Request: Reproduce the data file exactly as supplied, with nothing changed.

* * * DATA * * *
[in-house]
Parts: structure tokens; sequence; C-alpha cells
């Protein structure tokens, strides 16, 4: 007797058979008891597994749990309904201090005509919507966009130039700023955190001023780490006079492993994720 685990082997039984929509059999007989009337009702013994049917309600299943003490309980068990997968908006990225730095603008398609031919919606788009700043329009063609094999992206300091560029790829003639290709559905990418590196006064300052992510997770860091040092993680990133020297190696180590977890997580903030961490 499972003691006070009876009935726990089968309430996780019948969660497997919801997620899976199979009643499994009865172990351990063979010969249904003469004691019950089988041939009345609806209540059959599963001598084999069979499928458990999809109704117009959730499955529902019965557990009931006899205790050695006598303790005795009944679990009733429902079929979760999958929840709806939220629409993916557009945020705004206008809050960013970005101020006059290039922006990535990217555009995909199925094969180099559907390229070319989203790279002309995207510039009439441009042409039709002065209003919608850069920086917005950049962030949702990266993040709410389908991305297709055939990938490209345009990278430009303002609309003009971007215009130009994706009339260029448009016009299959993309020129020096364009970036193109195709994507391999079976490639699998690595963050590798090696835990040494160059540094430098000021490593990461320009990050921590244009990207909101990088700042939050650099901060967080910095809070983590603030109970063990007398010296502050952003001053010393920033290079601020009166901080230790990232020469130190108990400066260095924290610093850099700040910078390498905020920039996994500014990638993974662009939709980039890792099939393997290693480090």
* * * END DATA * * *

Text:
[in-house]
Parts: structure tokens; sequence; C-alpha cells
């Protein structure tokens, strides 16, 4: 007797058979008891597994749990309904201090005509919507966009130039700023955190001023780490006079492993994720 685990082997039984929509059999007989009337009702013994049917309600299943003490309980068990997968908006990225730095603008398609031919919606788009700043329009063609094999992206300091560029790829003639290709559905990418590196006064300052992510997770860091040092993680990133020297190696180590977890997580903030961490 499972003691006070009876009935726990089968309430996780019948969660497997919801997620899976199979009643499994009865172990351990063979010969249904003469004691019950089988041939009345609806209540059959599963001598084999069979499928458990999809109704117009959730499955529902019965557990009931006899205790050695006598303790005795009944679990009733429902079929979760999958929840709806939220629409993916557009945020705004206008809050960013970005101020006059290039922006990535990217555009995909199925094969180099559907390229070319989203790279002309995207510039009439441009042409039709002065209003919608850069920086917005950049962030949702990266993040709410389908991305297709055939990938490209345009990278430009303002609309003009971007215009130009994706009339260029448009016009299959993309020129020096364009970036193109195709994507391999079976490639699998690595963050590798090696835990040494160059540094430098000021490593990461320009990050921590244009990207909101990088700042939050650099901060967080910095809070983590603030109970063990007398010296502050952003001053010393920033290079601020009166901080230790990232020469130190108990400066260095924290610093850099700040910078390498905020920039996994500014990638993974662009939709980039890792099939393997290693480090």